The Portugal INCoDe.2030 Initiative is framed in the international context and aims to improve Portugal’s position and competitiveness, working towards securing a prominent place in terms of digital skills in the period 2017-2030.
This movement, which the Portugal INCoDe.2030 Initiative aims to materialise, should be accompanied by stronger participation in international scientific and technological collaboration networks, primarily in Europe and North America (to safeguard Portugal’s Atlantic specificities within the EU), in the Portuguese-speaking countries and in the Mediterranean countries of North Africa, and in the most relevant international fora dealing with transformation to the digital society and economy, particularly in the EU, OECD and UN, in order to achieve increased visibility, and contribute to opening new markets and attracting talents to Portugal in these areas.
Portugal’s current position in Europe, the challenges to be addressed, the quantification of the measures taken and the results achieved over time as a result of this programme can be understood through a set of indicators grouped into 5 categories: access, human capital, use, investment, and training and certification (Figure 2).
In terms of access, the goal is to evaluate the situation of the infrastructure in place for accessing the internet. Even though the existence of access conditions does not mean they are being used effectively, this programme is geared towards stimulating the development of digital competences.
In the area of human capital, the population’s digital competences are assessed both globally and in terms of the impact on employability. Here, indirect indicators that are relevant to the programme are also taken into account, such as the number of STEM (Science, Technology, Engineering and Mathematics) graduates, and the number of PhDs.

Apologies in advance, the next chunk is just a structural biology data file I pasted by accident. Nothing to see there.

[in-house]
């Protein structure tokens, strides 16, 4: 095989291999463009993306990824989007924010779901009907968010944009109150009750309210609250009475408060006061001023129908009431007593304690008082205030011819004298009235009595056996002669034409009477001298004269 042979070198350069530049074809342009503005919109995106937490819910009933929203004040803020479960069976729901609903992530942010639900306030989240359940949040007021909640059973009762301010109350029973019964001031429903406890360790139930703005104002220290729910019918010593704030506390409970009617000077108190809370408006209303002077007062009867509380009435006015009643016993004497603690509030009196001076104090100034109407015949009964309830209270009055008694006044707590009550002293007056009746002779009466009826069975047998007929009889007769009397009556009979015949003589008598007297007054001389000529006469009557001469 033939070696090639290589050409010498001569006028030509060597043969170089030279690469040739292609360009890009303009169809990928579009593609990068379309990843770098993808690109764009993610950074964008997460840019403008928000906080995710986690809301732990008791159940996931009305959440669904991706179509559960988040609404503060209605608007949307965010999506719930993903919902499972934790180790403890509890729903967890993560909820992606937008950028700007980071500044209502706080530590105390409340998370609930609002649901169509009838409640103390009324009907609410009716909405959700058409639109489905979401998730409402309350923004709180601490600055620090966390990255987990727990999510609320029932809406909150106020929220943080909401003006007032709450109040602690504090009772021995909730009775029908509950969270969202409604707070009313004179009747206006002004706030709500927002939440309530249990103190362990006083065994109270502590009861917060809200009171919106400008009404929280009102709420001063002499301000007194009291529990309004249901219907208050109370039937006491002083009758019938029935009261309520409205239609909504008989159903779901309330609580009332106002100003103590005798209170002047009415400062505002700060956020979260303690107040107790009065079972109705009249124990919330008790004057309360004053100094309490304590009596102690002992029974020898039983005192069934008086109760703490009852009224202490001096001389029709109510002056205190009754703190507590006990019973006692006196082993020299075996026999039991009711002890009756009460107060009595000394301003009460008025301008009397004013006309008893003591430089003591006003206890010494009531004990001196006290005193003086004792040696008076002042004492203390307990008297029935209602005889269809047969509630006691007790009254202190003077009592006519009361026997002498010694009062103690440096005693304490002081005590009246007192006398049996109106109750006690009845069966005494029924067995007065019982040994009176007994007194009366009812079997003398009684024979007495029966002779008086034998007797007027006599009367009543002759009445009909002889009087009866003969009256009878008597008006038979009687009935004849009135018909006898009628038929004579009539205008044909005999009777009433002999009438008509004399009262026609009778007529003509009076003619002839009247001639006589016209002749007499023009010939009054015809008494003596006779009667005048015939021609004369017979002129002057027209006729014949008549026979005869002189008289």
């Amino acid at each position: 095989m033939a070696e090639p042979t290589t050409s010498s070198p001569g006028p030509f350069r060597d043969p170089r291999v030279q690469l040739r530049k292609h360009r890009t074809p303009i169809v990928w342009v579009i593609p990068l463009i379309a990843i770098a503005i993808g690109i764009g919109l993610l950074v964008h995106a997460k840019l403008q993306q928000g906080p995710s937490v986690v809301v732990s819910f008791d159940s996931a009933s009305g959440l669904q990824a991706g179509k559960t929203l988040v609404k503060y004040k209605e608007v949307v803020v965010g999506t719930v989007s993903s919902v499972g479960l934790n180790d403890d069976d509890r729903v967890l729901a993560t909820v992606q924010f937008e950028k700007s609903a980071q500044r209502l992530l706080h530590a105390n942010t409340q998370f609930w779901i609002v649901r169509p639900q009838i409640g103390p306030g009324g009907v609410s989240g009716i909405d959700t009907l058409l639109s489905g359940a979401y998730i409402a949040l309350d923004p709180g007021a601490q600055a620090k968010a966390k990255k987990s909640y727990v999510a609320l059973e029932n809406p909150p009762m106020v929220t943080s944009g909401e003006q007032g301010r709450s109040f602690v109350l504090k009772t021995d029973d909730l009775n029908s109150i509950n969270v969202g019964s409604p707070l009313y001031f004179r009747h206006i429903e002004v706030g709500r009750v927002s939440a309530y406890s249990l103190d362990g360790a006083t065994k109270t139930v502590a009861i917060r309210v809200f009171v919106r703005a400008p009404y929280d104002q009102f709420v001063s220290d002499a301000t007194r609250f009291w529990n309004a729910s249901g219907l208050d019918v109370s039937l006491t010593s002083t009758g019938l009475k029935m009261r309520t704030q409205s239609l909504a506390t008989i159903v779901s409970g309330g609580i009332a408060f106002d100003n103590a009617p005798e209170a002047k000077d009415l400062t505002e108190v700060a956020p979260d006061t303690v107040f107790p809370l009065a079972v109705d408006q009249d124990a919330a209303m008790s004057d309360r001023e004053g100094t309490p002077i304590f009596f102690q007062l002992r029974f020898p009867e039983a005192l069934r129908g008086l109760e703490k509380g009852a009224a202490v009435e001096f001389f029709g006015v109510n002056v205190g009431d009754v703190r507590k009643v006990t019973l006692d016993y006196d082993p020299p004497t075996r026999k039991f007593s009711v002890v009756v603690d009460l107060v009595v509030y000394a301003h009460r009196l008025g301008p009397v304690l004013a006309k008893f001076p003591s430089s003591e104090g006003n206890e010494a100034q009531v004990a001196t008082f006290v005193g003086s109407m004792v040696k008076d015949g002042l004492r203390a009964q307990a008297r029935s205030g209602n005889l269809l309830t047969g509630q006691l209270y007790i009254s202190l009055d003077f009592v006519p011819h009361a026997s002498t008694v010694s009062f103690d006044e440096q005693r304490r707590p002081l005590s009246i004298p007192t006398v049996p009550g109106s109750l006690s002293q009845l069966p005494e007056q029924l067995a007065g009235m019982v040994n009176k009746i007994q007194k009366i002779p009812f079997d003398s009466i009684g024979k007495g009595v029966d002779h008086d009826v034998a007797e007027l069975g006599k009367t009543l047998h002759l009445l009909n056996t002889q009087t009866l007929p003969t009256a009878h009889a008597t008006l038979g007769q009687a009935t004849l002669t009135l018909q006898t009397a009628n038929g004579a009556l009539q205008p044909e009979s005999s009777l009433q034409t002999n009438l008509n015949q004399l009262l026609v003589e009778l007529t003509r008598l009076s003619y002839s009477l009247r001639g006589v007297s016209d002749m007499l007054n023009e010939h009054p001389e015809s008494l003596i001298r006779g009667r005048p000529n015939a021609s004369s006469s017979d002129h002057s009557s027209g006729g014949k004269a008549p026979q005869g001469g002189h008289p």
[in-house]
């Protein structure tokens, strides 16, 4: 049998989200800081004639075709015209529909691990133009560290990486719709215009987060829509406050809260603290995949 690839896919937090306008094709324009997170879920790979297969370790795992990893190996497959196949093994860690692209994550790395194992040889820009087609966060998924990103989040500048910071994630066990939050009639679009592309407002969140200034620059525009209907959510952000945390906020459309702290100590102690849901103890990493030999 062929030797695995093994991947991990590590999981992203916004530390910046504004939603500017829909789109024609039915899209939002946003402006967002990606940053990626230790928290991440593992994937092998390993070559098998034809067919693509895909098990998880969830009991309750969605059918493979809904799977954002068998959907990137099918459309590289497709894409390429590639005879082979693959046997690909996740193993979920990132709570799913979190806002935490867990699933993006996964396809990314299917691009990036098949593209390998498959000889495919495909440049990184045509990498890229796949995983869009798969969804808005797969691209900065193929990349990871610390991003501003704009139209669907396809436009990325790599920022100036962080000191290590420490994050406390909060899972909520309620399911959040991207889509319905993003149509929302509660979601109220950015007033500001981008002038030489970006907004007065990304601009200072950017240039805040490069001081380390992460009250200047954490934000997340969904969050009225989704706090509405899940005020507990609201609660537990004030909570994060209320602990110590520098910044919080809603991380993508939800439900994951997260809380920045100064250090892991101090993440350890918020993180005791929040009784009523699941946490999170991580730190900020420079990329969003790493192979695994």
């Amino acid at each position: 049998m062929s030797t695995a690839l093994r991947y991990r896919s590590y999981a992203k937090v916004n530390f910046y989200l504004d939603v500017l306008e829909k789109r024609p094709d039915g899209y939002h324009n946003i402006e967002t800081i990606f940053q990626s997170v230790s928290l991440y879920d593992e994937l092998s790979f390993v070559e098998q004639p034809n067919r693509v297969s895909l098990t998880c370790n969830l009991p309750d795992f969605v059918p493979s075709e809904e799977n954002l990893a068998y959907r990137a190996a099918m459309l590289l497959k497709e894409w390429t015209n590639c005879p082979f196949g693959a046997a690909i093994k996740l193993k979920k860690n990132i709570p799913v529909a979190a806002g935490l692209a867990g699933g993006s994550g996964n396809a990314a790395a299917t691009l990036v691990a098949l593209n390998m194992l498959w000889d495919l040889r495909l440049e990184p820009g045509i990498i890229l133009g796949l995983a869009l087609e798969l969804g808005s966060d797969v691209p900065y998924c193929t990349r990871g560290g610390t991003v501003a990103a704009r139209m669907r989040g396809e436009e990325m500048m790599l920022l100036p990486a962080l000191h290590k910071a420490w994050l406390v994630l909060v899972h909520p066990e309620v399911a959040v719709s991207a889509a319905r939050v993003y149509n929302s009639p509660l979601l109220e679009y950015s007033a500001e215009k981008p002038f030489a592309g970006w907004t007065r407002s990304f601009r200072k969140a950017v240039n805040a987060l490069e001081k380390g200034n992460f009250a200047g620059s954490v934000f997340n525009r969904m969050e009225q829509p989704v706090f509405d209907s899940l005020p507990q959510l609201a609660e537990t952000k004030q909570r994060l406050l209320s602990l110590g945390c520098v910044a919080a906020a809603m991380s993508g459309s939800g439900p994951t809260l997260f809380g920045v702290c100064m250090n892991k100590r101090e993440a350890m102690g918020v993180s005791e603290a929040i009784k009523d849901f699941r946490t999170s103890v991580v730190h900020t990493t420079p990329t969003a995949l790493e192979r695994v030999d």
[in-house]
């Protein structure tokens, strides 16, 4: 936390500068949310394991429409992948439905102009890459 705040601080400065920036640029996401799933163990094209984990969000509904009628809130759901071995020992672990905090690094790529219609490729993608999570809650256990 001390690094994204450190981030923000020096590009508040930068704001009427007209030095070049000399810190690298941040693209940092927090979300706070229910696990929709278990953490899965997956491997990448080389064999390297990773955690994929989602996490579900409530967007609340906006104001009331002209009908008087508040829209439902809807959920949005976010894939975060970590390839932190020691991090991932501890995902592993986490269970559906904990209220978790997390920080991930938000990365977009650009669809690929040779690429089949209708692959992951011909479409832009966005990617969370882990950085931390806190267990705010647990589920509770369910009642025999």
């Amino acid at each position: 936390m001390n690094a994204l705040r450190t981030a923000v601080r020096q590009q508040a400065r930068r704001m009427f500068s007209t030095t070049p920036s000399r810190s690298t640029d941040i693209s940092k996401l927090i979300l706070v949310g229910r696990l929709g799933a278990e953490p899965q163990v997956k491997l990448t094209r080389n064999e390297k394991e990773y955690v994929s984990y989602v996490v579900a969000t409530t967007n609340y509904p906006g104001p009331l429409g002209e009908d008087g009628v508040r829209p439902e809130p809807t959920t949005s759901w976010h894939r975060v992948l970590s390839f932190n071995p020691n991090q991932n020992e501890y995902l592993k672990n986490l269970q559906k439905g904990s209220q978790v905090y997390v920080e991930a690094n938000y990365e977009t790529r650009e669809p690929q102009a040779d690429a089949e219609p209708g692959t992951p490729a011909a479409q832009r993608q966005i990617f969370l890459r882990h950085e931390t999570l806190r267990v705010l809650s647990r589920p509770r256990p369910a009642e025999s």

The use category describes how the Portuguese population uses digital tools in their personal life and at work.
The investment category analyses the total expenditure of companies on R&D, which is so relevant to principles 4 and 5 of the programme. Although they are context indicators, they are key to describing the overall picture of qualification.
Finally, regarding training and certification, a set of five indicators of a slightly different nature are considered. This is because, even though they are linked to human potential, they do not measure the present state of qualifications, but rather the effectiveness of the measures taken to improve them in several areas of digital competences.
The selected indicators are defined internationally. As a result, it is possible to compare Portugal’s performance against a set of countries in Europe and the OECD and set goals to achieve (Table 1).